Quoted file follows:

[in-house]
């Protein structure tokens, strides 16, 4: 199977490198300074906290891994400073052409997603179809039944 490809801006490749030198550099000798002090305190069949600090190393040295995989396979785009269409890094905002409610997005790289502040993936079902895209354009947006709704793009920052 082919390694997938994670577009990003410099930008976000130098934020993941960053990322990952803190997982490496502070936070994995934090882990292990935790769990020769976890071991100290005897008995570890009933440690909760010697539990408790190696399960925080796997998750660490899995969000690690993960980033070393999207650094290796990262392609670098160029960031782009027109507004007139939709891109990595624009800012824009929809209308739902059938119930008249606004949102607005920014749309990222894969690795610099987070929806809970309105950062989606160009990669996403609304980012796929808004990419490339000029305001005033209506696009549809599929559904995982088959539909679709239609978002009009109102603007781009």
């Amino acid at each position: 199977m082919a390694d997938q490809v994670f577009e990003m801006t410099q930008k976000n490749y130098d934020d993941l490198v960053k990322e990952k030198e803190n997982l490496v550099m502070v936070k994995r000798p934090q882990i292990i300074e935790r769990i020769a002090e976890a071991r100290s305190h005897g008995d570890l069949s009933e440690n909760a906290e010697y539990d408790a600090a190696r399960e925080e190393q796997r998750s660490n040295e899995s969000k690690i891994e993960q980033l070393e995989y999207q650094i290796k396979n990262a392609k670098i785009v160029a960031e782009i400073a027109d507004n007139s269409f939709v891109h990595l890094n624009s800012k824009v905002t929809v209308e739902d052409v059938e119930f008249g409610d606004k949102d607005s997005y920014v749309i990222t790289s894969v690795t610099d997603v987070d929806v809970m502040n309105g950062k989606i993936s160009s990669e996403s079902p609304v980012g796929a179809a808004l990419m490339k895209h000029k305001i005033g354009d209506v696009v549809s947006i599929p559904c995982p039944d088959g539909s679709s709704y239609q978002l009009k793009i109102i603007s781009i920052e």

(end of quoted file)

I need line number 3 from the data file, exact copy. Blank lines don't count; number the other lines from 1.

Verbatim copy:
């Amino acid at each position: 199977m082919a390694d997938q490809v994670f577009e990003m801006t410099q930008k976000n490749y130098d934020d993941l490198v960053k990322e990952k030198e803190n997982l490496v550099m502070v936070k994995r000798p934090q882990i292990i300074e935790r769990i020769a002090e976890a071991r100290s305190h005897g008995d570890l069949s009933e440690n909760a906290e010697y539990d408790a600090a190696r399960e925080e190393q796997r998750s660490n040295e899995s969000k690690i891994e993960q980033l070393e995989y999207q650094i290796k396979n990262a392609k670098i785009v160029a960031e782009i400073a027109d507004n007139s269409f939709v891109h990595l890094n624009s800012k824009v905002t929809v209308e739902d052409v059938e119930f008249g409610d606004k949102d607005s997005y920014v749309i990222t790289s894969v690795t610099d997603v987070d929806v809970m502040n309105g950062k989606i993936s160009s990669e996403s079902p609304v980012g796929a179809a808004l990419m490339k895209h000029k305001i005033g354009d209506v696009v549809s947006i599929p559904c995982p039944d088959g539909s679709s709704y239609q978002l009009k793009i109102i603007s781009i920052e």